Sponsored by Canada’s Population Health Research Institute, an international study of people with no previous heart disease or stroke, however at intermediate risk, discovered that Polypill along with aspirin cuts heart attacks and strokes by up to 40%. That heart attacks, strokes and other cardiovascular incidents can be cut by 20 to 40 percent through use of polypill, which combines three blood pressure medications and a lipid lowering medication taken alone or with aspirin is the notable findings of the study, led by Salim Yusuf, co-principal investigator and professor of medicine at McMaster University, along with the International Polycap Study 3 Investigators. The findings were recently published in the prestigious New England Medical Journal.
TrialSite News provides a brief breakdown for the network.
What problem is this therapy approach addressing?
The cardiovascular disease crisis. Presently, this represents the world’s most common illness with about 18 million deaths annually; over 80 percent of these occur in low-income and middle-income countries. Moreover, according to the recent press release issued by McMaster University in Canada, over 40 million people worldwide are impacted by cardiovascular events annually if including those individuals who have recovered from a heart attack or stroke.
What was the Polypill used in this study?
The formulation of various polypills can vary however for purposes of the TIPS-3 study the preventive therapy included 40 mg simvastatin; 100 mg of atenolol; and 25 mg of hydrochlorothiazide, and 10 mg of ramipril. This cocktail can be combined with 75 mg of aspirin per day.
What are the study details?
The study (NCT01646437) was a randomized 2x2x2 factorial design placebo controlled trial targeting 5,714 participants (women 55 years or older and men 50 years or older) without known heart disease or prior stroke and without a clear indication or contraindication to any of the study medications. Eligible and consenting individuals were randomized to receive either the study drug or placebo (dummy pills) and were monitored for an average of five years.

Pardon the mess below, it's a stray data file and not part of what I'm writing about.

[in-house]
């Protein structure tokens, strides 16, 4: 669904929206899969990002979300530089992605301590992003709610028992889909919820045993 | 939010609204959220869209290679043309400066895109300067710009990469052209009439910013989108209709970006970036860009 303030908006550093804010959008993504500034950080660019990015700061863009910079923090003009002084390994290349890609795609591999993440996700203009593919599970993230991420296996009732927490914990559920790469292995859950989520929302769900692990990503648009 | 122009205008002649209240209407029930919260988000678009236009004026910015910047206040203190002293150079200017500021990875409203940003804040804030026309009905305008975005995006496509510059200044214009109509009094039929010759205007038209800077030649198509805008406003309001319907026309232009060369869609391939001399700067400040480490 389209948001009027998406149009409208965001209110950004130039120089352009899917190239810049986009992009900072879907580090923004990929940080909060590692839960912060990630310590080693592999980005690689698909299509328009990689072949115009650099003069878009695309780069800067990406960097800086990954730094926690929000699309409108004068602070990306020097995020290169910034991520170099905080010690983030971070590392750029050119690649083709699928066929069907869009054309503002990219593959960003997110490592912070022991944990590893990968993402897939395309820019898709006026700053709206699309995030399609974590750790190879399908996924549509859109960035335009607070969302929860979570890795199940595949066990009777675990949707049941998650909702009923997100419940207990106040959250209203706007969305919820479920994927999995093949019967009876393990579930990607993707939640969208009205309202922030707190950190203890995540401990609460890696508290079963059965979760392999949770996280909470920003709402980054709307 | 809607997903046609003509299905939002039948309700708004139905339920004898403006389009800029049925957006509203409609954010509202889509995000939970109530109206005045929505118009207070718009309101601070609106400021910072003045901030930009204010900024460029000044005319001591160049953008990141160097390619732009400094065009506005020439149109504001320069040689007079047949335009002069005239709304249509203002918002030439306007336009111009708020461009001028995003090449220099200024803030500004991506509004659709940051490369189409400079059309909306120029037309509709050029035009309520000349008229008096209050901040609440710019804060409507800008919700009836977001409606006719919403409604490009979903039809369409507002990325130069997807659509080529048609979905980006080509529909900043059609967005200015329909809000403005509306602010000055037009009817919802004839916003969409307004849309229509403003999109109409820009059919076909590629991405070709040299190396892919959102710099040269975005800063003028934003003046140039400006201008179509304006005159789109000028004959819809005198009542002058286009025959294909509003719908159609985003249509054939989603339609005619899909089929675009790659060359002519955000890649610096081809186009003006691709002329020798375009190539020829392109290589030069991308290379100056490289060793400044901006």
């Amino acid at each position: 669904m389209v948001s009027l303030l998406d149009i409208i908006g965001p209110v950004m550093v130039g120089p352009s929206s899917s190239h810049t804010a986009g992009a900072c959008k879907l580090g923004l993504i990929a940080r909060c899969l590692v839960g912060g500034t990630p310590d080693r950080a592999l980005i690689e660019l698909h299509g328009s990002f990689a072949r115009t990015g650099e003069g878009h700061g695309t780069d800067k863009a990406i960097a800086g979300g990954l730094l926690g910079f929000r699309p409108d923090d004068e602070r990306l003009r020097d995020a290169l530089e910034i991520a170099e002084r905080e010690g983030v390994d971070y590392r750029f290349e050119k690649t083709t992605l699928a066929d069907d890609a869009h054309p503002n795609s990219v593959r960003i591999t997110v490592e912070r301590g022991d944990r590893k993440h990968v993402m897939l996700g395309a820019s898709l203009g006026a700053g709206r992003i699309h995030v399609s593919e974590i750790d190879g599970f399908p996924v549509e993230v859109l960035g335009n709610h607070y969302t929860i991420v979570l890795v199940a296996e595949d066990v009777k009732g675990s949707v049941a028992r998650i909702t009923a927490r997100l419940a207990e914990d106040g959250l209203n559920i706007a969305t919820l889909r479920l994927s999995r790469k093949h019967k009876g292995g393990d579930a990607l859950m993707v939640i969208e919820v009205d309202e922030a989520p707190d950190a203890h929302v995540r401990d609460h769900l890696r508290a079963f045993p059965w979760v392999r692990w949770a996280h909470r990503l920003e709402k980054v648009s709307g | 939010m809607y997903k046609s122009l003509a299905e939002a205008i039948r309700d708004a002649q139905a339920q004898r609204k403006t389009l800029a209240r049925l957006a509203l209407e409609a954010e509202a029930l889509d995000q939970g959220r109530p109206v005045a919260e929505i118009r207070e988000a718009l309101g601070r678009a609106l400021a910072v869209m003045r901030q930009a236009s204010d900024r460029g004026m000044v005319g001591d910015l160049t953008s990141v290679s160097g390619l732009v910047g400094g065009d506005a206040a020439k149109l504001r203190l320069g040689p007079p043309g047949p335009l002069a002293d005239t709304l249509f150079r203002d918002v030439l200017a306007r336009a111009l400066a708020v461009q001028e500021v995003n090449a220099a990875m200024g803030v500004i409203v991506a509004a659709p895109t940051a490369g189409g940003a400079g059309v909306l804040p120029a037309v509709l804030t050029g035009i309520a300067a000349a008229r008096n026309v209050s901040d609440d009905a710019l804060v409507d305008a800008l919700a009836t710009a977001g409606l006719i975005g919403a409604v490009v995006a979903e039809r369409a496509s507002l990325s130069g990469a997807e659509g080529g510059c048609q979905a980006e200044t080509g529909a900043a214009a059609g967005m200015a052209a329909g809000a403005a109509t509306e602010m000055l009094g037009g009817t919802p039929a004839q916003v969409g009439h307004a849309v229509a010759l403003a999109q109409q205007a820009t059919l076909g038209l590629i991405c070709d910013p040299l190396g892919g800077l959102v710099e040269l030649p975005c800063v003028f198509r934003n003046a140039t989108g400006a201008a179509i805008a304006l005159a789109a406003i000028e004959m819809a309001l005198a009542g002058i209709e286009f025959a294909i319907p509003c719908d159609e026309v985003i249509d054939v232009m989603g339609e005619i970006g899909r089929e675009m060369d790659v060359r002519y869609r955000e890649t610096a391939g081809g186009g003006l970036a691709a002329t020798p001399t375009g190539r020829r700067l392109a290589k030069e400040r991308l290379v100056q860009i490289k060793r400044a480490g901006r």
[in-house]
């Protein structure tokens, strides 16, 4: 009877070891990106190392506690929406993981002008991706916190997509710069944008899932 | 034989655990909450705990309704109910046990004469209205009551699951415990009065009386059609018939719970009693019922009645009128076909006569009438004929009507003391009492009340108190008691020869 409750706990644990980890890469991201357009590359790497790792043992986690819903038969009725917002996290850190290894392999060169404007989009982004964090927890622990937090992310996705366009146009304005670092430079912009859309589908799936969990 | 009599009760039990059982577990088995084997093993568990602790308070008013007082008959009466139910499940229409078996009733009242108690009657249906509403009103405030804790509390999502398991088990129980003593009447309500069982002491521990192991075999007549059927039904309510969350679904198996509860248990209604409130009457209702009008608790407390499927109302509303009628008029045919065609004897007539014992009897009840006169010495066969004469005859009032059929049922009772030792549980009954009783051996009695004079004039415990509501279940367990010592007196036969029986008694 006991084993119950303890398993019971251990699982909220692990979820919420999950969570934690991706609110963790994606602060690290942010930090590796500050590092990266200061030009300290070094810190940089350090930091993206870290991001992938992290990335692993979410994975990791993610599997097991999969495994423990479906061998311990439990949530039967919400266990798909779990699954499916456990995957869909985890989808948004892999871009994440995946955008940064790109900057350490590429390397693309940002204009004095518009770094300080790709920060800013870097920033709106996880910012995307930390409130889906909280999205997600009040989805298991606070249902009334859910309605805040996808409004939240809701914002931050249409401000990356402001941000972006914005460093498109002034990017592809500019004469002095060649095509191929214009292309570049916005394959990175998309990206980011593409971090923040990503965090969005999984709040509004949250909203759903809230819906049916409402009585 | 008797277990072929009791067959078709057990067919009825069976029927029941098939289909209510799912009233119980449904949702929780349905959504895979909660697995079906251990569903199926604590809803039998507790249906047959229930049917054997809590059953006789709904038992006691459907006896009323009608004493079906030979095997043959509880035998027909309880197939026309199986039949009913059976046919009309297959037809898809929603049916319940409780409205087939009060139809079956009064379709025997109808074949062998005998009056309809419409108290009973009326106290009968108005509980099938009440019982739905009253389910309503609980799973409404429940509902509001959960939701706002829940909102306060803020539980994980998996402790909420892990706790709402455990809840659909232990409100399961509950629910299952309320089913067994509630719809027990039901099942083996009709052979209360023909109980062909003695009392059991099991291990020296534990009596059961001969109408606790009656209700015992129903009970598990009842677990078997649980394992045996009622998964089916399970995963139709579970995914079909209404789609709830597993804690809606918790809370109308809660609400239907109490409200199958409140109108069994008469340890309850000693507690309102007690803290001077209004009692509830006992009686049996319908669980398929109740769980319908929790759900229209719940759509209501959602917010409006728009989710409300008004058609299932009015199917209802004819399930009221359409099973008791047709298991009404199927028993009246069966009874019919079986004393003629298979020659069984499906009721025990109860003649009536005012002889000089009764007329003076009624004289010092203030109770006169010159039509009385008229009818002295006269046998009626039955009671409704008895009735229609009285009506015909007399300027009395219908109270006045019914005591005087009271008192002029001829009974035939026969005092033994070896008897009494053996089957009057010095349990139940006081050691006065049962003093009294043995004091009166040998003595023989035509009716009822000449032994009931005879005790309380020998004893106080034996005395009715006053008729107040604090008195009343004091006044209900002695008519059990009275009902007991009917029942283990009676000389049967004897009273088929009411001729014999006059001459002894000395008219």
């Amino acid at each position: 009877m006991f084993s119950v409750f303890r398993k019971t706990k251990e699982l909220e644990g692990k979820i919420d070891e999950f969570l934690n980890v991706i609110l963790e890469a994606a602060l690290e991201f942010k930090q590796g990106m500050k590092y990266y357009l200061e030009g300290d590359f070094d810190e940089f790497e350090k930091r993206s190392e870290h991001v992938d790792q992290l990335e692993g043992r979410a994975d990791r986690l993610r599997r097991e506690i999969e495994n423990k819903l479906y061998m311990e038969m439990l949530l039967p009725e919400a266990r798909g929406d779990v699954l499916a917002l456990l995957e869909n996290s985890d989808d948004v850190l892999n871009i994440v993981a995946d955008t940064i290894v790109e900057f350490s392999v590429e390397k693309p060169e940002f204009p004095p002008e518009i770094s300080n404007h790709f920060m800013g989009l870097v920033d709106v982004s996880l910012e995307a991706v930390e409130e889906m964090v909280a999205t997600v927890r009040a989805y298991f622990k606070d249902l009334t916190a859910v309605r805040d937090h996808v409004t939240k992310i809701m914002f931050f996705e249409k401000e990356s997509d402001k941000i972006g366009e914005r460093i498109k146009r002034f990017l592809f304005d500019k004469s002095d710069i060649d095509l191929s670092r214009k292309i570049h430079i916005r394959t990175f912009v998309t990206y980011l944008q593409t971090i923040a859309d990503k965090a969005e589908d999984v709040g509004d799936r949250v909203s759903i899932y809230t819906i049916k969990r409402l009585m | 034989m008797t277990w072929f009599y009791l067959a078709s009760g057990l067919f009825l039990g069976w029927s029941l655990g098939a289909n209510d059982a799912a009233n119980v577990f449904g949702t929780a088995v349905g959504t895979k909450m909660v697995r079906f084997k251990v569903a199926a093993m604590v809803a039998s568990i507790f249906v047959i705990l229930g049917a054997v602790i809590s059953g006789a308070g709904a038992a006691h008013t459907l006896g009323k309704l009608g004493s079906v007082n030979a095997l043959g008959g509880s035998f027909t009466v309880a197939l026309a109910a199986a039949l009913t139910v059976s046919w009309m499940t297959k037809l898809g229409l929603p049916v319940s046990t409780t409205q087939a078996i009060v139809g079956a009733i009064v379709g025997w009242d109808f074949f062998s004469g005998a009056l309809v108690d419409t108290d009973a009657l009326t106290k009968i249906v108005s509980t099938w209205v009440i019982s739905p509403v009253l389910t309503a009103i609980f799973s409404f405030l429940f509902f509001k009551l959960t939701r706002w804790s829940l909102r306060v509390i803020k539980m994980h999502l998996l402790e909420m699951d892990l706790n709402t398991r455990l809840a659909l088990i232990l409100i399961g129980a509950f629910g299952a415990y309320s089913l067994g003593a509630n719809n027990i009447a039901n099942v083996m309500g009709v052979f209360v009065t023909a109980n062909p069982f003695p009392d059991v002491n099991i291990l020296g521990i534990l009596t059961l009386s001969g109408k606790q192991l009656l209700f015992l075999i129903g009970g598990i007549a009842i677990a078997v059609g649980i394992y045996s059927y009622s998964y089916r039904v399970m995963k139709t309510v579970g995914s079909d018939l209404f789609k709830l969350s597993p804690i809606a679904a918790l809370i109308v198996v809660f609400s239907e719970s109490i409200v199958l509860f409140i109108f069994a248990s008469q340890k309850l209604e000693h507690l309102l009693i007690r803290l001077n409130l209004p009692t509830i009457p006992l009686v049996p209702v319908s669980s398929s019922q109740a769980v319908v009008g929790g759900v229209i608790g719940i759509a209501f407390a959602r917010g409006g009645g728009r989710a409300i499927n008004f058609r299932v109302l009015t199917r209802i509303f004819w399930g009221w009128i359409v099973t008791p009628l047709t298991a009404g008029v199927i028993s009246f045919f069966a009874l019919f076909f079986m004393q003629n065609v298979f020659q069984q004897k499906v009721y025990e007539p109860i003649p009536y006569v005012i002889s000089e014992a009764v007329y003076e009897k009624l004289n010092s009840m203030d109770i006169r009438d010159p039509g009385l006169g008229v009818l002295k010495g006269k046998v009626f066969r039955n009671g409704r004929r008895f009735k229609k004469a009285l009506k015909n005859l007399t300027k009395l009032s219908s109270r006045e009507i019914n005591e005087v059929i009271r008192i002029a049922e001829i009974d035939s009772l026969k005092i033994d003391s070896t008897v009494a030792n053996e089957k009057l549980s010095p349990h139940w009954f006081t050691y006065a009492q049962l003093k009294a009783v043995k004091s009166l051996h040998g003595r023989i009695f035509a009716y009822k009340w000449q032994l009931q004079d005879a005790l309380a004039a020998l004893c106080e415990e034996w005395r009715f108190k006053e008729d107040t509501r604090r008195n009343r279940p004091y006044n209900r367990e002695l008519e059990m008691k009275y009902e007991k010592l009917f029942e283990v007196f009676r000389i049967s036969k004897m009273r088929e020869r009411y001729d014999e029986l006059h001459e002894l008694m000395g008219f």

The study included subjects from 9 countries and was led by an international group of investigators (scientists and physicians) with coordination managed by the Population Health Research Institute at Hamilton Health Sciences. Study participants and sites ranged from Bangladesh and India to Philippines, Tanzania and Canada however the majority of participants resided in India and the Philippines.
This study started back in 2012 and the estimated primary completion date was just in June 2020.
Who was the Study sponsor(s)?
Led by Dr. Salim Yusuf, the study’s primary sponsor is the Population Health Research Institute founded by Salim Yusuf in 1999 to broaden research agenda based on a preventive cardiology and therapeutic program first launched in Hamilton Canada in 1993. Since then, this research institute has established an extensive network worldwide of collaborators in 102 countries participating in a wide range of types of large clinical trials, studies and registries.